Author: Nicola Yoon
Genre: young adult, contemporary
Published: expected September 1 2015
Source: publishers via NetGalley
This innovative, heartfelt debut novel tells the story of a girl who’s literally allergic to the outside world. When a new family moves in next door, she begins a complicated romance that challenges everything she’s ever known. The narrative unfolds via vignettes, diary entries, texts, charts, lists, illustrations, and more.
My disease is as rare as it is famous. Basically, I’m allergic to the world. I don’t leave my house, have not left my house in seventeen years. The only people I ever see are my mom and my nurse, Carla.
But then one day, a moving truck arrives next door. I look out my window, and I see him. He’s tall, lean and wearing all black—black T-shirt, black jeans, black sneakers, and a black knit cap that covers his hair completely. He catches me looking and stares at me. I stare right back. His name is Olly.
Maybe we can’t predict the future, but we can predict some things. For example, I am certainly going to fall in love with Olly. It’s almost certainly going to be a disaster.
So there is a lot of hype surround Nicola Yoon's debut and Everything, Everything is pretty worthy of the attention it's gathered. It's a YA romance with a lot of diversity, great main characters, and a plotline that seems expected in the TFIOS-vein but is still clever and memorable for its own merits. For a novel that's on the shorter side of the contemporary scale, it also manages to pack in the emotion and ship in those 320 pages.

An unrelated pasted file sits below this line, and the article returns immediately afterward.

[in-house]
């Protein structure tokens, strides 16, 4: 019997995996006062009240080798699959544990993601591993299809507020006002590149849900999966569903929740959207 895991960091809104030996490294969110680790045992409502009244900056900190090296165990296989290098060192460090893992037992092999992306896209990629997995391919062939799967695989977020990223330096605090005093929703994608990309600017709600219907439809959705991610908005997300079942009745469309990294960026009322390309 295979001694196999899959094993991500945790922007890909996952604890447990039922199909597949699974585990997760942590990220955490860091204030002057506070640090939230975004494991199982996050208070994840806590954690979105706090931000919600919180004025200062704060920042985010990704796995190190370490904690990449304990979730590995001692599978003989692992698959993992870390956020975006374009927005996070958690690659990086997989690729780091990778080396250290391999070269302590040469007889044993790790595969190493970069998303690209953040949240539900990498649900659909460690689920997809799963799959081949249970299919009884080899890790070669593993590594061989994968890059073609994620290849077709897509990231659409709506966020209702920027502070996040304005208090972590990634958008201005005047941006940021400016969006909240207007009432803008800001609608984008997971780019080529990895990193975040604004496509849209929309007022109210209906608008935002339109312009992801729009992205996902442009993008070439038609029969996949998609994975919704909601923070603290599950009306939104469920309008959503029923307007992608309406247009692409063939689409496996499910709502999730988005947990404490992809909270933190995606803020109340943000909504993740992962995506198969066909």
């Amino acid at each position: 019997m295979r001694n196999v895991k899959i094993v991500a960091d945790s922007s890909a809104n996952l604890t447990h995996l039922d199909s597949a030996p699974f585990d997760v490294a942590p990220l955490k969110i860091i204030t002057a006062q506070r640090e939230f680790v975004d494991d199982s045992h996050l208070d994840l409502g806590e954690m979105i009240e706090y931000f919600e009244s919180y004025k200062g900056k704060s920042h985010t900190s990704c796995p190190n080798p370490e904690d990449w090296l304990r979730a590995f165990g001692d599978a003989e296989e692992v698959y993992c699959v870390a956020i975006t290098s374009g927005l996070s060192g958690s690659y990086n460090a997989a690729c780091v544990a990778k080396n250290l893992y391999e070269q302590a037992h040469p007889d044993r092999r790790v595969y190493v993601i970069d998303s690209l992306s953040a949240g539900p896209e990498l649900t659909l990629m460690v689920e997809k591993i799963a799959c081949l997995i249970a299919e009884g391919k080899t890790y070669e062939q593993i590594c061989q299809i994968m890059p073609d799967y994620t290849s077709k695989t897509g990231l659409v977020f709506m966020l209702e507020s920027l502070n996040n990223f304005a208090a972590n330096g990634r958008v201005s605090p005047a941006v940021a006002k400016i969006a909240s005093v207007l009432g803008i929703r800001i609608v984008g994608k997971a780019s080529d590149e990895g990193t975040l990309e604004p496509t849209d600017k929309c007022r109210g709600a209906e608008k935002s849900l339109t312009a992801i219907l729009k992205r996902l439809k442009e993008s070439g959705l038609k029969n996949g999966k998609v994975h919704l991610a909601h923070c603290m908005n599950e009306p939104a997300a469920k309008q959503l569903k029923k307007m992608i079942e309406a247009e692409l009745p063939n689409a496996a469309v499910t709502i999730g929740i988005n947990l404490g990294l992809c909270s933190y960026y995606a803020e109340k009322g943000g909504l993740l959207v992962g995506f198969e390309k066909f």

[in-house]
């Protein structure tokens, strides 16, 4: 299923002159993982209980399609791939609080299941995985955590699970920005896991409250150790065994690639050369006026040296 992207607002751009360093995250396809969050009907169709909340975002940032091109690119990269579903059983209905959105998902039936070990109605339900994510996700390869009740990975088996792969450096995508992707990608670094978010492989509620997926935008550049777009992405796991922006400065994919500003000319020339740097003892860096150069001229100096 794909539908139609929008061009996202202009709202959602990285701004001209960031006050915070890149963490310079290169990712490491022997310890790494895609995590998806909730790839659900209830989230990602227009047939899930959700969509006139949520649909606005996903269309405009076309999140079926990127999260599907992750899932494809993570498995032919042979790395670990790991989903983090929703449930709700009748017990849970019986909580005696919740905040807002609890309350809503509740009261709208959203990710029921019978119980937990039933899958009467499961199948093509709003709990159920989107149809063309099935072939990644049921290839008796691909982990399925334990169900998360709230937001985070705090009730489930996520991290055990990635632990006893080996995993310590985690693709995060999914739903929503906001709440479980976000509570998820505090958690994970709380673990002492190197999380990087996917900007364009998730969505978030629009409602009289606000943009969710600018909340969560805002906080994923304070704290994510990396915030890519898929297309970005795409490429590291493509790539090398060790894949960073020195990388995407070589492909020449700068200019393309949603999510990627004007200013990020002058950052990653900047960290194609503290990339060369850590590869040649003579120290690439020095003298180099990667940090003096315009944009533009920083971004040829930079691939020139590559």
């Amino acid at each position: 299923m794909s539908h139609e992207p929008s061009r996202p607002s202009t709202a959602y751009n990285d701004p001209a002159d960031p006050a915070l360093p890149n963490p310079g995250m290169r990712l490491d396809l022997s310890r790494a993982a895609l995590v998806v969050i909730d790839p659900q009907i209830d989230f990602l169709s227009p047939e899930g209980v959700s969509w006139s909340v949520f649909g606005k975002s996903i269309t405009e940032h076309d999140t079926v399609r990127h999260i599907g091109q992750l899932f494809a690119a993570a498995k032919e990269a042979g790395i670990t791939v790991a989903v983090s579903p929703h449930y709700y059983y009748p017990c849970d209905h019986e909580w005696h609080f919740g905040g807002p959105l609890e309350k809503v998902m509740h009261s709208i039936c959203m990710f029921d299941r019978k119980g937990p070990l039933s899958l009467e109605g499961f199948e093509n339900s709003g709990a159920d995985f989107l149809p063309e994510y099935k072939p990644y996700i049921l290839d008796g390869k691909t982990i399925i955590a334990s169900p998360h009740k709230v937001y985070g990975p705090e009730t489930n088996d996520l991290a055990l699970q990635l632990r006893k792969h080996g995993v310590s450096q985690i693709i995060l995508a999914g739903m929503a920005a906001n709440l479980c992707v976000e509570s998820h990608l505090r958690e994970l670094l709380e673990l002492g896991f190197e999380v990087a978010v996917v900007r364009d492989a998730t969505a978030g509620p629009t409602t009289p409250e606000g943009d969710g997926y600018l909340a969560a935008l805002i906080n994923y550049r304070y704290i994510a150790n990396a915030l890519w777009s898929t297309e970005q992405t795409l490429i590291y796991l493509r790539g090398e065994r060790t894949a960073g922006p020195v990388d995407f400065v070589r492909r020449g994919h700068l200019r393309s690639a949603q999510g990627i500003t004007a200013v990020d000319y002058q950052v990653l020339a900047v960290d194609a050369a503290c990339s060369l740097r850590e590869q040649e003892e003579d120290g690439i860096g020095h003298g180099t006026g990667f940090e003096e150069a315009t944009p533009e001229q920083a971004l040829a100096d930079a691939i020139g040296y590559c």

The story is told from allergic-to-the-world Maddy's perspective but it's peppered with illustrations, snarky reviews, clever asides, and personal definitions. These miscellany are infrequent but often charming and add another dimension to Maddy's characterization. She's well drawn as it is, but Yoon uses these ably and to great effect throughout the story to further personify her. Since the main character is so removed from all but two people, it would usually takes a lot of personality or sympathy to keep me engaged as a reader. Maddy does that. She's smart and an honest bookworm, but her growth through the book turns her into a more three-dimensional person.
Olly, her love interest is likeable but in the grand scheme of things, felt somewhat bland. They work well as a couple (and I do ship it) but Olly doesn't feel fully realized the way Maddy or her mother do. The relationship between the teens is also a sticking point for me; it's one of the reasons this was not a full five-star read. I can see that Maddy's isolation leads her to feel things for Olly intensely and quickly but the jump from "neighbors who IM" to "soulmates" was just too fast for me to fully enjoy. I ship them as a couple, I just wish the relationship had taken more time to mature authentically.
Everything, Everything is also to be commended for a twist in the novel that changed the terms of the game. I thought I had figured out how this would play and Yoon is far smarter than the expected. Some may think it strains credulity and I can see that aspect but personally, I appreciated the sleight of hand and thought it made the end of the novel quite memorable. I also greatly enjoyed the diversity present throughout this novel. Maddy is Afro-Asian. Her closest friend is a middle-aged Hispanic nurse.
Everything, Everything is a strong debut. I'd recommend it to fans of YA contemporary who like believable characters, authentic representation, and interesting plotlines.